What is a Decentralist

A decentralist believes that power and authority should be spread as widely as possible. The goal is to prevent individuals from being swallowed by a monstrous Leviathan ruled by an elite few, and instead create a more personal political environment that emphasizes democracy, liberty, and community. Decentralists seek to return politics to a “human scale” and give it the moral and spiritual substance that was lost with the decline of Jeffersonian liberalism in the nineteenth century.

A few splinters of the old Decentralist tradition remain today. Those who share this vision of a more democratic, localized political system often find themselves at odds with the mainstream left and right. Right-wingers will see in decentralism an antipathy to big government and a respect for the sovereignty of smaller political units. The left will recognize in decentralism an antipathy to the global dominance of big business and the promotion of green economic and environmental policies.

Those who advocate for a more decentralized political system will likely be found in a variety of disparate groups: left-wing anarchists (such as Paul Goodman and Carl Oglesby), libertarians, greens (Kirkpatrick Sale’s encyclopedic Human Scale is one prominent example), Southern agrarian intellectuals, and a host of smaller regional groups and civic activists. They share a rejection of the traditional right-left ideological spectrum, and a desire to restore vibrant, self-reliant local communities that are protected from the pressures of cultural homogenization and foreign economic exploitation.

What is a Decentralist and What Do They Advocate For?

In this context, it is perhaps not surprising that decentralism has found no real home among the leaders of any major political party. Roosevelt’s appropriation of Jeffersonian liberalism was the death knell for this once-dominant political tradition. The neoliberal assault on the welfare state was another nail in the coffin of this approach to public policy. Today, few politicians speak the language of decentralism and even fewer possess any serious intellectual credence for it.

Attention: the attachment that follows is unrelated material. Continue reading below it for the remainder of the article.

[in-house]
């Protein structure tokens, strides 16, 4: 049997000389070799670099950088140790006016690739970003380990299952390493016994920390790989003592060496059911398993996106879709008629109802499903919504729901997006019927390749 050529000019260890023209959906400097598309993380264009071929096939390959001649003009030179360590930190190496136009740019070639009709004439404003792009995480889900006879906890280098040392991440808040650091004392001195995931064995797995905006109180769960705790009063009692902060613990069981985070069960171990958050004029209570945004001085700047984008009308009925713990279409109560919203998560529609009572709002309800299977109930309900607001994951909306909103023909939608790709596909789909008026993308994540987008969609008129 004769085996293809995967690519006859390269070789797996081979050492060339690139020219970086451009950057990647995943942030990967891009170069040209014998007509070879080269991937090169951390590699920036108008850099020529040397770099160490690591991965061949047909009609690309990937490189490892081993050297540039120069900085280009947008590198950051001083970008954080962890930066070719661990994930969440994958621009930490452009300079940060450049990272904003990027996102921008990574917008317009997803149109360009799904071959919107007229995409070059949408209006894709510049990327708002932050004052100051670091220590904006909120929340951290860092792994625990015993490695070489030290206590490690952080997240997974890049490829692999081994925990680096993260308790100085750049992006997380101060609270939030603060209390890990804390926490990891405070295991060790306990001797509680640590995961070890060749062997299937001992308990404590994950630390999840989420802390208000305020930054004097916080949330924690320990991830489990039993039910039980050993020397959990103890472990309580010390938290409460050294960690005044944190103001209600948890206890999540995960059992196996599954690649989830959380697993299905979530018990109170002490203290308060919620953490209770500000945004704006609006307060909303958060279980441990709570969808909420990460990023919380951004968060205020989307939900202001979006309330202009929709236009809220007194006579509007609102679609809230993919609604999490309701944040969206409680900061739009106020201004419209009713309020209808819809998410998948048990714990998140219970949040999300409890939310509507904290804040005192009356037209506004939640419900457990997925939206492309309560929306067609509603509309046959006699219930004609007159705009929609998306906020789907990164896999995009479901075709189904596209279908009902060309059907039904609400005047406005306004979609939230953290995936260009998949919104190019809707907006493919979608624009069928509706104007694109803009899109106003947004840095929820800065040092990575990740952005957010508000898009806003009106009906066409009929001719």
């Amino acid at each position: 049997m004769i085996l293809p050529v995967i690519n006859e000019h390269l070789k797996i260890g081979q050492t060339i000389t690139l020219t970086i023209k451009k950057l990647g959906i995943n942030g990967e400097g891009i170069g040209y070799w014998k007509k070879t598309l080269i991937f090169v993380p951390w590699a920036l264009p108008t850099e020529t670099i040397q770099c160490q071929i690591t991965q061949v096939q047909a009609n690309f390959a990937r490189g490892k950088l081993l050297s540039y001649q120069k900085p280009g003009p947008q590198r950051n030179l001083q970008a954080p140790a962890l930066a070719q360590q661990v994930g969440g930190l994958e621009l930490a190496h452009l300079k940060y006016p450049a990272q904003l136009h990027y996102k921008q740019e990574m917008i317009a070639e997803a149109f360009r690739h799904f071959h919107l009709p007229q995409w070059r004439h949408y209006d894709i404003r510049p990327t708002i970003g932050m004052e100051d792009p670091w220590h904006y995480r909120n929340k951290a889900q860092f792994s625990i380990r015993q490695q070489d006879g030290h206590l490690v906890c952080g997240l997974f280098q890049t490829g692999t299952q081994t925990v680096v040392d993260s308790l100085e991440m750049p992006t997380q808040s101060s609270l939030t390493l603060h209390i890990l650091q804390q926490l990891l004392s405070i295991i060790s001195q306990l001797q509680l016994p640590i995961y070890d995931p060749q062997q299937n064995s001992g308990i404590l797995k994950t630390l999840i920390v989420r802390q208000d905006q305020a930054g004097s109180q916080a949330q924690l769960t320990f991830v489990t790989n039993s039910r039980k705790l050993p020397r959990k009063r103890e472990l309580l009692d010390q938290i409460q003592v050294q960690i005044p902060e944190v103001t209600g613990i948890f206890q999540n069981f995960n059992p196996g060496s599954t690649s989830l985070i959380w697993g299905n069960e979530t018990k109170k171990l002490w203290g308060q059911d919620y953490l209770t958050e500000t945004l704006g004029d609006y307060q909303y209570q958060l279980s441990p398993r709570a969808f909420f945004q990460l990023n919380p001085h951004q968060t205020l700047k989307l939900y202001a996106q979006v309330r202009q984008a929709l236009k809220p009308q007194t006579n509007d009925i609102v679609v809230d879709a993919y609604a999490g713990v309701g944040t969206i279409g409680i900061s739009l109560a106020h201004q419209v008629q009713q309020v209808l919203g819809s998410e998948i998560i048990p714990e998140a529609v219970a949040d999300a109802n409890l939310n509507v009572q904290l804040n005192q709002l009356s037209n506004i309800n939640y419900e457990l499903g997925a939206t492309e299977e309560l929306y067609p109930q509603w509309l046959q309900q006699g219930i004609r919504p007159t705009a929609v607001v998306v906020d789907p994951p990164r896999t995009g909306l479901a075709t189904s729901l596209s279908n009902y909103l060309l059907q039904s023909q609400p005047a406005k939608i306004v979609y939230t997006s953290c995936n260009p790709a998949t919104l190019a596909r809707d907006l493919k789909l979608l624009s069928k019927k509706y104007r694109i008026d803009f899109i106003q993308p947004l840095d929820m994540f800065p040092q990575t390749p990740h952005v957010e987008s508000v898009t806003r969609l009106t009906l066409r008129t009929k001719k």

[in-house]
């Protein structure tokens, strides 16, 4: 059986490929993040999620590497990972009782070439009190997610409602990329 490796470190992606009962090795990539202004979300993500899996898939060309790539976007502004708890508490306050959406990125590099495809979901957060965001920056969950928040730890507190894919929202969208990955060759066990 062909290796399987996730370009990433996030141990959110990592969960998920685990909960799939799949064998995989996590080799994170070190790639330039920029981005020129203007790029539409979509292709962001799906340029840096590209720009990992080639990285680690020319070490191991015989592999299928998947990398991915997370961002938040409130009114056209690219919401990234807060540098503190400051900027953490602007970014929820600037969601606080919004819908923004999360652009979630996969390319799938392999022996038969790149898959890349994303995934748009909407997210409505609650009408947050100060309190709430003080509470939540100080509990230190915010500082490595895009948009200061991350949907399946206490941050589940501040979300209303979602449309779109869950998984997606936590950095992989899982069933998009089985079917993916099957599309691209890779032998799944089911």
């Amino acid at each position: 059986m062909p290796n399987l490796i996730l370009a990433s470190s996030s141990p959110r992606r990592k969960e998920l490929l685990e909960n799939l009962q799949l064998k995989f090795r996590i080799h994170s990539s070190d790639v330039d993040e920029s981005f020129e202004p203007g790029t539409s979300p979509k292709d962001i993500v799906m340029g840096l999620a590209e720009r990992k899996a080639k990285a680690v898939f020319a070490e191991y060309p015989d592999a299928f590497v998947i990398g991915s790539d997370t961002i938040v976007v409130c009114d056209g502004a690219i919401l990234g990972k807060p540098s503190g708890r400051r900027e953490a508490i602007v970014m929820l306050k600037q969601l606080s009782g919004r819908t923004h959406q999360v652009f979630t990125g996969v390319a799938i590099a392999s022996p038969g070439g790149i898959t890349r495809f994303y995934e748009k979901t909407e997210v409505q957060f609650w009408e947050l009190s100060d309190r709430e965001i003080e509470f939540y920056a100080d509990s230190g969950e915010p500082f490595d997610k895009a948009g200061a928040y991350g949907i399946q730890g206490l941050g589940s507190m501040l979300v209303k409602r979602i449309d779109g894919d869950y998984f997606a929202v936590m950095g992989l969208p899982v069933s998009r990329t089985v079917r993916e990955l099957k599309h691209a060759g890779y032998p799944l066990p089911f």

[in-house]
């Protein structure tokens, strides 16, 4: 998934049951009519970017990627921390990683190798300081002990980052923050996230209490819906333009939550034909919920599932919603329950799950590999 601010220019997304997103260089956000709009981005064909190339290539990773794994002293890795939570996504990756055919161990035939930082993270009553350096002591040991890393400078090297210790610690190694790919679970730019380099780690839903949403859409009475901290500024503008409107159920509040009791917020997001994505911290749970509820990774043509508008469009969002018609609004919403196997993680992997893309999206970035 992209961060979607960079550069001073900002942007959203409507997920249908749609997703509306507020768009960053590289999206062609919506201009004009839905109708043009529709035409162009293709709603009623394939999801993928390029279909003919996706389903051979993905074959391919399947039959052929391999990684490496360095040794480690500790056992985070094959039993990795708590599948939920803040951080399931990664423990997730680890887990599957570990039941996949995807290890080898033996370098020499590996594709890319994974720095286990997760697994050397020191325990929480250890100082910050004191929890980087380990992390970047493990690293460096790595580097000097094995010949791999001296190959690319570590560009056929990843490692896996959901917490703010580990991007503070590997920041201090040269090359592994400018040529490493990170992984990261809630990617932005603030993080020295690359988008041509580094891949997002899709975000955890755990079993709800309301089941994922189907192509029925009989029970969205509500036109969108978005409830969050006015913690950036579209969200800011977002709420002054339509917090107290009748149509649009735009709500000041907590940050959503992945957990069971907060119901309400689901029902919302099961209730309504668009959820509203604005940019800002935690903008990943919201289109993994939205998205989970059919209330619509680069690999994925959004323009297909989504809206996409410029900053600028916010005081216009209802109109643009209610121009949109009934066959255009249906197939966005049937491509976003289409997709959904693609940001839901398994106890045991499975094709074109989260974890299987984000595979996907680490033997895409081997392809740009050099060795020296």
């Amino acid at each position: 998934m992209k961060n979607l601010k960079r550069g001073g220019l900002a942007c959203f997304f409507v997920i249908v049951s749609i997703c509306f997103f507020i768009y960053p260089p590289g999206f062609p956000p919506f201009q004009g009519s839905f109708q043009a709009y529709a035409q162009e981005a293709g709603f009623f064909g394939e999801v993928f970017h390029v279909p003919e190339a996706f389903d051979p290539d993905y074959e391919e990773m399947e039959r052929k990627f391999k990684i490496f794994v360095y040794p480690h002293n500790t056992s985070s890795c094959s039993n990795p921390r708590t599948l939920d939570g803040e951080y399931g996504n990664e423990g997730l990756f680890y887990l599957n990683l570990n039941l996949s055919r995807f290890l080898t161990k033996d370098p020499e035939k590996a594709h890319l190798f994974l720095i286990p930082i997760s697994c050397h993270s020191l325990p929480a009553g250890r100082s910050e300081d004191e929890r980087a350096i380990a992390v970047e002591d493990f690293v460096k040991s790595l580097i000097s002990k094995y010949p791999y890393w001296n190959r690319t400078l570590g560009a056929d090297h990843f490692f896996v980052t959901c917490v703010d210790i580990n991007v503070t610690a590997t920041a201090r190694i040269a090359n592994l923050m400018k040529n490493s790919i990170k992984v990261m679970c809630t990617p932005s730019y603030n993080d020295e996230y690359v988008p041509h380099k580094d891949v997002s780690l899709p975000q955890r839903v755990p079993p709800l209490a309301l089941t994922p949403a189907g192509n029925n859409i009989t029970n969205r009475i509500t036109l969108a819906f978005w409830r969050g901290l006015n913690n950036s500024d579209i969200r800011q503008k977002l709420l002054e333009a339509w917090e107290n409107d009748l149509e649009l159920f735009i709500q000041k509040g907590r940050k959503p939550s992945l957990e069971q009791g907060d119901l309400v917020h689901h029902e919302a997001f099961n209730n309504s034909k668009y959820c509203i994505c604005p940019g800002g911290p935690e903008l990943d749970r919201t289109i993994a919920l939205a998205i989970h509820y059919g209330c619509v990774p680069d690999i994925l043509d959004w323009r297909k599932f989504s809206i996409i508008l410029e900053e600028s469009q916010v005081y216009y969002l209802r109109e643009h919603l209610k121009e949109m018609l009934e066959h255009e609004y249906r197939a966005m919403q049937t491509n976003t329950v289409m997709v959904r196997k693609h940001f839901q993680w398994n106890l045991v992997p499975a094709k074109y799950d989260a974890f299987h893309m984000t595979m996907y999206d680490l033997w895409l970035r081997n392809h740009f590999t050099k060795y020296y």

Yet decentralism retains a sliver of popular appeal. Most Americans want more choice and a greater voice in the decisions that affect their lives. They are tired of the nonnegotiable directives from on high that define the “rules of the game” in their professional and social lives.

They are naturally inclined to decentralize the structures of their lives, and in many ways they already do so without conscious thought or effort. In the private sphere, people want more control over their homes and neighborhoods; in business they are seeking less bureaucracy and a more flexible, competitive environment. In the political sphere, people have become weary of eight years of missed opportunity with Reagan and four more with Bush the Elder.

They may be yearning for a Bryan or La Follette to lead them down the path of Jeffersonian decentralism. Perhaps there is. But it’s unclear if America will ever find its way back to the decentralism that once gave birth to American democracy and a newfound faith in an individual’s responsibility to his or her community. And if it does, the road ahead will be long and rocky.